Oxnard, California: The City That Stopped A Gas Plant
When NRG Energy, one of the largest electric power producers in the country, won a contract to build a new gas plant on the beach in Oxnard, California, in 2014, nearly everyone assumed it was a done deal.
The region’s electric utility, Southern California Edison, needed a new source of power to keep the lights on in moments of extreme need. But the working class, majority-Latino community was not enthused about the prospect of another industrial facility in its backyard. Power plants already bookend Oxnard’s beach, about seven miles apart, the smokestacks looming over the coastal vista. A toxic Superfund site lingers nearby, the aftermath of a smelting plant that shut down years ago.
Local activists and city officials rejected the expectation that they should host another major polluter. They passed an ordinance to block new plants on the coast, and demanded that the state look for cleaner alternatives.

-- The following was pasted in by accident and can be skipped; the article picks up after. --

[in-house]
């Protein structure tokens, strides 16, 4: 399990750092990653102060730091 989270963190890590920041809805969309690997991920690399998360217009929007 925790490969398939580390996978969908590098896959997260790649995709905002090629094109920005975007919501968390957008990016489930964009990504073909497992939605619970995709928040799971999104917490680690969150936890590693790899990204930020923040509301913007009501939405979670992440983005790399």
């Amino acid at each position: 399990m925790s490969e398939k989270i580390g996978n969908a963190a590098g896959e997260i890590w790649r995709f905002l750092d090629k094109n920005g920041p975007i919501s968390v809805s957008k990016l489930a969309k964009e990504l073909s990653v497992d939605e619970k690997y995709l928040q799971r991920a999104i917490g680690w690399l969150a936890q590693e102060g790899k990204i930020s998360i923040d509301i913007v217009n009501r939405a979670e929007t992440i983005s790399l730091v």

Such objections had failed to stop many a gas plant before, but this time, things veered off the usual playbook.
California leaders were already working to eliminate greenhouse gases from the power sector and curb the state’s considerable contribution to climate change. A new ecosystem of clean energy companies emerged to provide equipment and software to generate and store electricity.
When state officials inquired in 2017 whether clean technologies could fill the role of NRG’s gas plant, the answer was a definite yes. With that knowledge, regulators said they would reject the gas plant due to its environmental impact, and asked Southern California Edison to find clean energy projects to replace it.
The utility came back two months ago with a different vision for the city: a suite of batteries that can store the abundant solar power generated during the day and deliver it when needed.